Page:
It appears that several Australian agencies are already making use of the contentious encryption laws parliament hurriedly passed in December 2018.
A single court order is all it will take for the government to compel communication companies to decrypt their systems to allow access to communications, otherwise inaccessible to them.
The newly passed Telecommunications and Other Legislation Amendment (Assistance and Access) Bill as passed stipulates that law enforcement entities in the country will have the privilege of administering three types of notices: Technical Assistance Notices (TAN), Technical Assistance Requests (TAR) and Technical Capability Notices (TCN).
Authorities will use TAN to direct communication companies to implement their own pre-existing interception capability.
TAR is similar to TAN save for the fact that it is voluntary rather than mandatory and that it seeks the implementation of existing capabilities that experts have previously diagnosed as being dangerous.
TCN directs a communication provider to create a fresh interception capability in anticipation of more notices in the future.
The Rush to Implementation
Using terms such as “systemic vulnerability” and “systemic weakness” rather than “backdoor,” the Department of Home Affairs in Australia reported to the Parliamentary Joint Committee on Intelligence and Security (PJCIS) that requisite training regarding application of the laws was administered to law enforcement agencies of Victoria as well as South Wales.
The training, mainly conducted on-site, specifies the directions that agencies must follow, strict thresholds and safeguards, and the procedural approvals that are necessary.
Even though Home Affairs is portraying a successful rollout of the laws, citing cooperation with other government agencies and private entities, there are still serious legislative concerns.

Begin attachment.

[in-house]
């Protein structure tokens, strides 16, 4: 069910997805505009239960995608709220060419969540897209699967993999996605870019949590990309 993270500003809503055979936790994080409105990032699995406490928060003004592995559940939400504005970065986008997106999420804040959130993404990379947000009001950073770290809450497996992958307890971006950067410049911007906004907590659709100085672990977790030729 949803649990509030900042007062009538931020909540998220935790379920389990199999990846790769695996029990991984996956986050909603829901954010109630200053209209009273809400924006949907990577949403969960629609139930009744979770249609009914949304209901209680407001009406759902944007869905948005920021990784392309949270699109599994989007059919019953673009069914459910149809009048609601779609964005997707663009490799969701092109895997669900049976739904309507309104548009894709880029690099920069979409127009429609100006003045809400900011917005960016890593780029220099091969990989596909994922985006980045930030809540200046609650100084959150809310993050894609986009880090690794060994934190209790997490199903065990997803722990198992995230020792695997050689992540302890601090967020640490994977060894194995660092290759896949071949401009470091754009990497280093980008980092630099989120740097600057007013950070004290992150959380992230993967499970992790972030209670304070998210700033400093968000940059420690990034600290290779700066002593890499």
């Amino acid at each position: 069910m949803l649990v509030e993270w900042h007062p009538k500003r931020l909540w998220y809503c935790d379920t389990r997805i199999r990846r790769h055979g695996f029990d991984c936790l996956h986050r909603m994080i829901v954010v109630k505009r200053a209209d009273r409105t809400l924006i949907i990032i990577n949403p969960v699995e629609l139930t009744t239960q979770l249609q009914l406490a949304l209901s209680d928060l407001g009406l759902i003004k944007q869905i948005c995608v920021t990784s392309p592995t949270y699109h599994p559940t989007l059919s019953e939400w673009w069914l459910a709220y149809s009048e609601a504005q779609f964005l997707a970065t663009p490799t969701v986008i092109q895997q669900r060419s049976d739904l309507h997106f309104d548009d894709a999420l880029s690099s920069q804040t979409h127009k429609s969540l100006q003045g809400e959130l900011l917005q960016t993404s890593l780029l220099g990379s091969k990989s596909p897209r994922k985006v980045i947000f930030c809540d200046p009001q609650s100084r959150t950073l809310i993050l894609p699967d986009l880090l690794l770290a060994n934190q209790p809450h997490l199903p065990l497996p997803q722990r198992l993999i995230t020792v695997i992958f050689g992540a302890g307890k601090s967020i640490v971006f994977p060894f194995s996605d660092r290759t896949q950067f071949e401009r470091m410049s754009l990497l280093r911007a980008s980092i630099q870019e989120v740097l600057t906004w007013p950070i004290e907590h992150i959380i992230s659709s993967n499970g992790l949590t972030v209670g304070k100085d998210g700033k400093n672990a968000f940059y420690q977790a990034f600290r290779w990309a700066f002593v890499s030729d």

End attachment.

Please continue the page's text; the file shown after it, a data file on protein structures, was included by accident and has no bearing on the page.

Notably also, the department is facing the challenge of appointing a qualified independent assessor. Opposition further continues to surface several human rights concerns.
Critical Concerns by Tech Companies
It is not easy to strike a balance between respecting the citizen’s privacy and maintaining the integrity of devices and networks.
Politicians with the help of their lawyers, come up with laws that are elusive of the technicalities.
Often, they enact laws that they intend to operate independently of technology. While most of their resolutions may be appealing in theory, critical details must always be considered.
Intercepting messages from potential criminals is desirable from a mainstream societal perspective.
However, it is highly detrimental to the privacy and security of users who will fall prey to non-legitimate purposes.
These encryption laws will do very little to catch online criminals, but will instead avail an opportunity to them when the tools are leaked.
In an attempt to improve the nation’s internet security, the Australian government is ironically introducing systemic weaknesses that will pose risks to the entire country.
Apart from the citizens, manufacturers and developers would also lose their reputation in international markets.